With many policies, especially those related to taxation and spending, the benefits might be highly concentrated, with the costs of that policy widely distributed. In such cases, a small group of people may receive extensive benefits from a government program or policy. Individual members of the broader tax-paying population bearing the costs are unlikely either to notice the portion of the total cost they pay, or to find it too costly to expend time and resources fighting those costs.
A familiar example of this dynamic is the public financing of sports stadiums by county and city governments in Texas' major urban areas. Since the mid-1990s local governments in Texas have provided over $800 million in public subsidies for the construction of professional sports stadiums in Dallas, San Antonio, and Houston. Increases in local hotel and car rental taxes used to fund these subsidies ended up pitting the hospitality industry against the owners of the sports franchises.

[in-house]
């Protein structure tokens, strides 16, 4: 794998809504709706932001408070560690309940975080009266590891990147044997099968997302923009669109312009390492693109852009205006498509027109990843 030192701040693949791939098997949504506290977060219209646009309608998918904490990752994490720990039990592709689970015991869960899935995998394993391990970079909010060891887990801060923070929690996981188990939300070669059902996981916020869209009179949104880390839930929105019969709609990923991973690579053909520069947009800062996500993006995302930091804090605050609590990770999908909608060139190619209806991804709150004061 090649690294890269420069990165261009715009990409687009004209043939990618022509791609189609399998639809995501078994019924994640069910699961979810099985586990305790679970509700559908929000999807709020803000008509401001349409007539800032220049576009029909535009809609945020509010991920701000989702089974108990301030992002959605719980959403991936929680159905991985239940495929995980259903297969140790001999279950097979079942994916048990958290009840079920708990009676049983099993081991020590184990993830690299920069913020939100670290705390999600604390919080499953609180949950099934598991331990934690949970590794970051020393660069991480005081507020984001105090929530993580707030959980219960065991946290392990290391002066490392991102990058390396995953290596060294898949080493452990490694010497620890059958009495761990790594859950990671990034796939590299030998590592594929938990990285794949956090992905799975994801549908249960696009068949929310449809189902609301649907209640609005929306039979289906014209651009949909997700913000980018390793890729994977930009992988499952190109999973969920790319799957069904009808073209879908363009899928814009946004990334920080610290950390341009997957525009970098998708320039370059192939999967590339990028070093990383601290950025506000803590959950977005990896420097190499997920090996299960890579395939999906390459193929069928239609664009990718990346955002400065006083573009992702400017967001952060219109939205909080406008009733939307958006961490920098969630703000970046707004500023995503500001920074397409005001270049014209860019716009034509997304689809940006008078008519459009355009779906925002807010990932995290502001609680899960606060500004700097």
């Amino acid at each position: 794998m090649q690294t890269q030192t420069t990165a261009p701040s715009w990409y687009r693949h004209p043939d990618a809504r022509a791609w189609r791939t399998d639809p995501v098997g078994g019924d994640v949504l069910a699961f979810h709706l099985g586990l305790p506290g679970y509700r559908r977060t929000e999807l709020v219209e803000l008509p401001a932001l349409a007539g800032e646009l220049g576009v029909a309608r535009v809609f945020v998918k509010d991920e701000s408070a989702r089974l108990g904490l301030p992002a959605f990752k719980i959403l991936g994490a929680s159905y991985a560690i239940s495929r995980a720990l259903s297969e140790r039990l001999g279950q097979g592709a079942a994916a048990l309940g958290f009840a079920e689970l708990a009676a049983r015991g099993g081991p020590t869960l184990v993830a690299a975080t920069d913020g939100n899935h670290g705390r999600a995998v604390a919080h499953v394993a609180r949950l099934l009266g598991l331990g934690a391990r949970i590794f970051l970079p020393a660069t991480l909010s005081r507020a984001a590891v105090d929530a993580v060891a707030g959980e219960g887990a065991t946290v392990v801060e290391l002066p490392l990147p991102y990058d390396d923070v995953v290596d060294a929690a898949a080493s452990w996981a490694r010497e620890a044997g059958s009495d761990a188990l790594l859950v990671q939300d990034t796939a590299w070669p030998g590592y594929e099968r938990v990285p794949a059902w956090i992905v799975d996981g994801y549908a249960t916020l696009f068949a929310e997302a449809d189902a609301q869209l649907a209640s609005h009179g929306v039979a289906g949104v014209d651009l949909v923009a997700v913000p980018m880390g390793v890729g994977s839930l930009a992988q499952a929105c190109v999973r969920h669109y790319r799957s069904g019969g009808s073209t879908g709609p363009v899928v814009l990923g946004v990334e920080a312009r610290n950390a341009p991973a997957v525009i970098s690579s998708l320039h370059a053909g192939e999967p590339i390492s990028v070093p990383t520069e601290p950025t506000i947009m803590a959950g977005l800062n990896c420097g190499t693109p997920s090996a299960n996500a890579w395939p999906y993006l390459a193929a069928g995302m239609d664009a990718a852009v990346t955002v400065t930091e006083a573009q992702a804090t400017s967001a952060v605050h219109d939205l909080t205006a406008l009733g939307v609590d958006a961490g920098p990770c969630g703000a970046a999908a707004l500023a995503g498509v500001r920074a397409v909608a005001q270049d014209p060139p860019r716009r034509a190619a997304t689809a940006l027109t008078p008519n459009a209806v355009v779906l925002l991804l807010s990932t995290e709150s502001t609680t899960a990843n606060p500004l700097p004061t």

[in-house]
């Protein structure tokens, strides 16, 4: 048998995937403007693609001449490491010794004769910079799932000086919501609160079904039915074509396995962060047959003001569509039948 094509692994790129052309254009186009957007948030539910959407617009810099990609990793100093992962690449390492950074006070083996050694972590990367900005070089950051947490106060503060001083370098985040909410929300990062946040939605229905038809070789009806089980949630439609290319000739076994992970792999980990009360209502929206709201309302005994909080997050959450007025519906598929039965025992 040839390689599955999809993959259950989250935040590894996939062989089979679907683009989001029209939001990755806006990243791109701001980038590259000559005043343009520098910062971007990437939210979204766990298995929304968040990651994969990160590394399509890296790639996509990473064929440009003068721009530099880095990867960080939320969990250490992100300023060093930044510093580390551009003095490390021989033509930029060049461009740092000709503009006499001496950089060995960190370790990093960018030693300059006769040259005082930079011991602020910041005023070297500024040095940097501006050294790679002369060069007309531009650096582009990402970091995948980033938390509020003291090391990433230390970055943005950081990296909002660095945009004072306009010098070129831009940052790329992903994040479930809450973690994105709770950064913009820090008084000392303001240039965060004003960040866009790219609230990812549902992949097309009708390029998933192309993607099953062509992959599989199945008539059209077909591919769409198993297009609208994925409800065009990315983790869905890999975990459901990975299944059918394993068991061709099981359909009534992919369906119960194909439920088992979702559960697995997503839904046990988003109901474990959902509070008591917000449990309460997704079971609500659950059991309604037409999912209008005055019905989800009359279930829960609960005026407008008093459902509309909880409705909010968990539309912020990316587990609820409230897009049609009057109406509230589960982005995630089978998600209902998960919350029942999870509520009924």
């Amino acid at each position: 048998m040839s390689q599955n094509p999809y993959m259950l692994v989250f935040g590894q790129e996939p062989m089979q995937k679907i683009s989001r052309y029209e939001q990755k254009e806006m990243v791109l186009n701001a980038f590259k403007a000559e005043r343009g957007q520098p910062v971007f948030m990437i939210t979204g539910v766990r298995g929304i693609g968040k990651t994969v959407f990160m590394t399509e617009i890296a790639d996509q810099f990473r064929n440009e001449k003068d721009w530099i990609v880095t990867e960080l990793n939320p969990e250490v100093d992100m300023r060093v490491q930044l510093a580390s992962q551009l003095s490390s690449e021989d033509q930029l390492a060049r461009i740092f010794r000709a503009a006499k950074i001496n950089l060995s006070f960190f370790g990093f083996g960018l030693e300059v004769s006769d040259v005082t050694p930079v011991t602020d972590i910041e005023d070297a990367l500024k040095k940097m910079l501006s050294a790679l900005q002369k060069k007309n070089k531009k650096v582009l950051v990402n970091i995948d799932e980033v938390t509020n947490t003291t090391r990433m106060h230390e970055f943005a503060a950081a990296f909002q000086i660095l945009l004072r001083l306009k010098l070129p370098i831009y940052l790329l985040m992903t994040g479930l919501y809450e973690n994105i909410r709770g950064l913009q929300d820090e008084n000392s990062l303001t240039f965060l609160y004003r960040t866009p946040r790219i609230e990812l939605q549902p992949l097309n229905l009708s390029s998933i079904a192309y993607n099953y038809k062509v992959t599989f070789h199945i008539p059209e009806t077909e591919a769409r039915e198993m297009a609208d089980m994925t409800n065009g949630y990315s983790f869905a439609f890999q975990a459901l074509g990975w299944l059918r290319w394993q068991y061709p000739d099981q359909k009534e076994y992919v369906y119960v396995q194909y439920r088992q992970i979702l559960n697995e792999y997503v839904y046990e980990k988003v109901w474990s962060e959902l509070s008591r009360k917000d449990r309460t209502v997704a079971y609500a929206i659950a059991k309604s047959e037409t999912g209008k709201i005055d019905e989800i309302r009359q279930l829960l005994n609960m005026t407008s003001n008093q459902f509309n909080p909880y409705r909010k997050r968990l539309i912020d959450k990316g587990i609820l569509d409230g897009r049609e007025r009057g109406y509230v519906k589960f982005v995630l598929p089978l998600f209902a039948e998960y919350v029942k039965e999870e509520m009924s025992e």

Voters were caught in the middle. Many sports fans who wanted to support their local teams, were unperturbed by the fractional increases in the taxes they would pay. Other citizens were appalled at the prospect of handing large sums of public money over to for-profit private interests. In the end, those with the largest and most concentrated benefits at stake were able to muster better funding and organization to their political efforts.